Global warming also affects the length of the seasons

At the moment, summer is one of our favorite seasons as it is synonymous with vacations, excursions and beaches. At least it was before the Covid-19 pandemic and we hope it will be again when this global pandemic is over. However, if we have been looking forward to summer until recently, we may change our minds drastically within the next century.

Climate change can no longer be presented. While we are all aware of its danger, scientists continue to sound the alarm about the dramatic consequences that will occur if no efforts are made to reduce the rise in temperature. This time, the researchers focused on the effects of climate change on the four seasons. And the least we can say is “hot up front!” “”

Six Month Summer 2100?

A recent study published in the journal Geophysical Research Letters effectively warns us against changing the length of the four seasons. In particular, the researchers behind the study found that while maintaining the status quo in 2100, the summers will be six months, the winters less than two months per year, while the spring and summer last fall will also be shorter.

To arrive at this conclusion, the scientists examined the daily historical temperature data from 1952 to 2011 in the northern hemisphere. Their research showed that the length of the seasons was already changing, as summer fell from 78 to 95 days, winter from 76 to 73 days, spring from 124 to 115 days and autumn from 87 to 82 days. However, this isn’t the only change that scientists have noticed. You have also noticed that summer and winter are getting hotter and hotter.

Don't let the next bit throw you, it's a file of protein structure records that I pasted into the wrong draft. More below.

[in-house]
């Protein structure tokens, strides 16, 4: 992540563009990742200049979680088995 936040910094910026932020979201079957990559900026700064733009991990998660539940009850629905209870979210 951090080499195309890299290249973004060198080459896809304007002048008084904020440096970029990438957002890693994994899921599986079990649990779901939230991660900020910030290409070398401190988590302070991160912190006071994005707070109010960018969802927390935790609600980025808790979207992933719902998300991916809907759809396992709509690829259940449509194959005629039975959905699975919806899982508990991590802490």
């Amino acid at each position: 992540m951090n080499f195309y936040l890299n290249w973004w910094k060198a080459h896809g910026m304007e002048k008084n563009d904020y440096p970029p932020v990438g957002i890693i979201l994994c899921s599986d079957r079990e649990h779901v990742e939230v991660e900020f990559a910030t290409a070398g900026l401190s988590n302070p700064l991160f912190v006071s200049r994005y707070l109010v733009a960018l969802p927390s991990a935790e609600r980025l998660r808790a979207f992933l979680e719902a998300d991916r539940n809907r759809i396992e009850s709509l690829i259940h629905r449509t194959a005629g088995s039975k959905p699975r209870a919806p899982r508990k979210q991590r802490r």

The consequences for humans, plants and animals would be catastrophic. Image Credit: Shutterstock / Cherries

The consequences for human health and biodiversity would be catastrophic

Scientists say that if no efforts are made to prevent a rise in temperature, we will have spring and summer starting a month earlier in 2100 and autumn and winter starting half a month later. But that’s not all, the northern hemisphere will also be longer than 6 months in summer and the temperatures will also be high.

However, this change in the seasons affects not only temperatures, but also biodiversity. According to scientists, this will disrupt agriculture and animal behavior, increasing the frequency of heat waves, storms and forest fires. Additionally, “tropical mosquitoes carrying the virus are likely to spread northward and cause explosive epidemics in longer, hotter summers.” There is only one solution to avoid this dramatic scenario: lowering temperatures, starting with the reduction in CO2 emissions.

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